Sure, it sounds compassionate and embracing to say that anyone, legal or not, should have a right to recourse if they are being exploited. But how exactly does an illegal immigrant sue an employer without outing himself/herself? I can see a worst-case scenario if this passes, whereby people who currently employ citizens and legals might actively seek illegals, just to avoid the cost and paperwork.

Enforcing this law will be somebody else’s problem. But for the Biglaw families out there, the real question is whether this law will cause unnecessary problems in a market that already seems to work pretty efficiently….

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* The papers of Justice Thurgood Marshall, for whom Elena Kagan clerked, may offer the left some reassurance on Kagan’s liberal bona fides. [CBS News]

* Meanwhile, a USA Today/Gallup poll finds that public support for confirming Kagan is a little on the low side compared to that of other recent nominees (except for Harriet Miers). [Gallup via Drudge Report]

* Jonathan Bristol, a partner (or former partner?) at Winston & Strawn, did legal work for Kenneth Starr — no, not that Kenneth Starr, but the financial advisor to celebrity clients who now faces federal fraud charges. [Am Law Daily]

* Joran van der Sloot, a suspect in the 2005 disappearance of Natalee Holloway on Aruba, is now in custody in Chile; he’s the prime suspect in the murder of young Peruvian woman. [Associated Press]

* Are federal courthouses super-sized? [Washington Post via How Appealing]

* It might not have been a beer summit — but the White House meeting between President Obama and Arizona Governor Jan Brewer, which we mentioned yesterday, was cordial and productive. [New York Times]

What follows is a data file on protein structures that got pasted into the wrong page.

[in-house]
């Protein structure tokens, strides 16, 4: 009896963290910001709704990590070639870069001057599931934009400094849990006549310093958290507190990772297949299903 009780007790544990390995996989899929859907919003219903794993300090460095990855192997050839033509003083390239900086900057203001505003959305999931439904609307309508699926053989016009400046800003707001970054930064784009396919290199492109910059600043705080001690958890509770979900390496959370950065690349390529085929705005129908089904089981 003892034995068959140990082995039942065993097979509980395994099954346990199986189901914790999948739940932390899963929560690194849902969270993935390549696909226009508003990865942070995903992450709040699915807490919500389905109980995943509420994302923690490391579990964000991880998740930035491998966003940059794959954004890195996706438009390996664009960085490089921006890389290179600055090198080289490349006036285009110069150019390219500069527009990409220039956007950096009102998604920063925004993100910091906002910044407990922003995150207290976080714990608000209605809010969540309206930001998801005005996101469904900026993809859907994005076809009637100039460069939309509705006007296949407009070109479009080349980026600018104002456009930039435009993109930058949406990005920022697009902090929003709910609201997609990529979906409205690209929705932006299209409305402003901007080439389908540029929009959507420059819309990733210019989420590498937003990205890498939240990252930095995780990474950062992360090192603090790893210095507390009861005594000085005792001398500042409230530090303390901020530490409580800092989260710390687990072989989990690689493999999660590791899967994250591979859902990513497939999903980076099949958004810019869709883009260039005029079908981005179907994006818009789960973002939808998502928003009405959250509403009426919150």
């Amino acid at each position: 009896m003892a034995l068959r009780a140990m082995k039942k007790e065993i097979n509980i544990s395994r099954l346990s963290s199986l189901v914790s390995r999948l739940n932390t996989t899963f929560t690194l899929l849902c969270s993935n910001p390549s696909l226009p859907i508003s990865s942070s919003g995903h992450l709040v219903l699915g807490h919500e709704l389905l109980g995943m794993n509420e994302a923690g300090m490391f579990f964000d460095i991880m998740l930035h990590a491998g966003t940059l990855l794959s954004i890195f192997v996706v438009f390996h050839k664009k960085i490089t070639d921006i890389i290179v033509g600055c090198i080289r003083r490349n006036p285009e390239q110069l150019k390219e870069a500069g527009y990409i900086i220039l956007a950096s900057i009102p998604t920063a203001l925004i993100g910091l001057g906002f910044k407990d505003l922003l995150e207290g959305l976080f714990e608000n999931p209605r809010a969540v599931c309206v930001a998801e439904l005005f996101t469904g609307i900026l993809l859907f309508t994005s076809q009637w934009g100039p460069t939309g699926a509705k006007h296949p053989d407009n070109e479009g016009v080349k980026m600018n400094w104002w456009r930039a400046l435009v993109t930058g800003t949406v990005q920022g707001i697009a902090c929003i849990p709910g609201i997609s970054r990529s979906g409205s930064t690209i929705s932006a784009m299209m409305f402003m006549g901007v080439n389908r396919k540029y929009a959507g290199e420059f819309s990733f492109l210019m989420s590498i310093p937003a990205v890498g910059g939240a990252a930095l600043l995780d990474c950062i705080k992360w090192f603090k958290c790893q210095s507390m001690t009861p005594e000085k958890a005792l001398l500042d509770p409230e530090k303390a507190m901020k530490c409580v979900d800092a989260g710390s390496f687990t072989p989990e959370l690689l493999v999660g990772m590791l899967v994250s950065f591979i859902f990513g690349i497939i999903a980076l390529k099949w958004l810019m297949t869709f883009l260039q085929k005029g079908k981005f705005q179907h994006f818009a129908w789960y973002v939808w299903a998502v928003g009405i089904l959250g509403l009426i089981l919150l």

Ed. note: If you don’t access Above the Law through an RSS reader, or if you don’t even know what an RSS reader is, feel free to ignore this post.

To those of you who have been clamoring for a restoration of ATL’s full RSS feed, your pleas have not fallen on deaf ears. We’ve decided to bring back our non-truncated RSS feed. For more on why we experimented with an abridged RSS feed and why we’re restoring the full feed, see this post by our CEO here at Breaking Media, Jonah Bloom.

Of course, accessing ATL through an RSS reader isn’t the only way to enjoy the site. You can sign up for our email newsletter — which we’re going to be revamping and expanding in the next few weeks, by the way. You can also follow us on Twitter, where an automated feed of our stories is mixed in with handcrafted tweets (signed individually by your editors — “DL” for Lat, “EM” for Elie, and “KH” for Kash).

To our RSS subscribers, thanks for bearing with us during this trial period. We hope you enjoy the restoration of the full feed.

Testing a Truncated RSS Feed on Above the Law: The Results Are In [Breaking Media]
Newsletter Sign-Up [Above the Law]
Above the Law Twitter feed [Twitter]

* In case there was any doubt, here’s photographic proof that Jerry O’Connell’s new show “The Defenders” is at least in part based on some crazy lawyers in Vegas. [Wild Wild Law]

* If you require the services of Lat’s parents, make sure you ask for the ATL discount. [Bergen Record]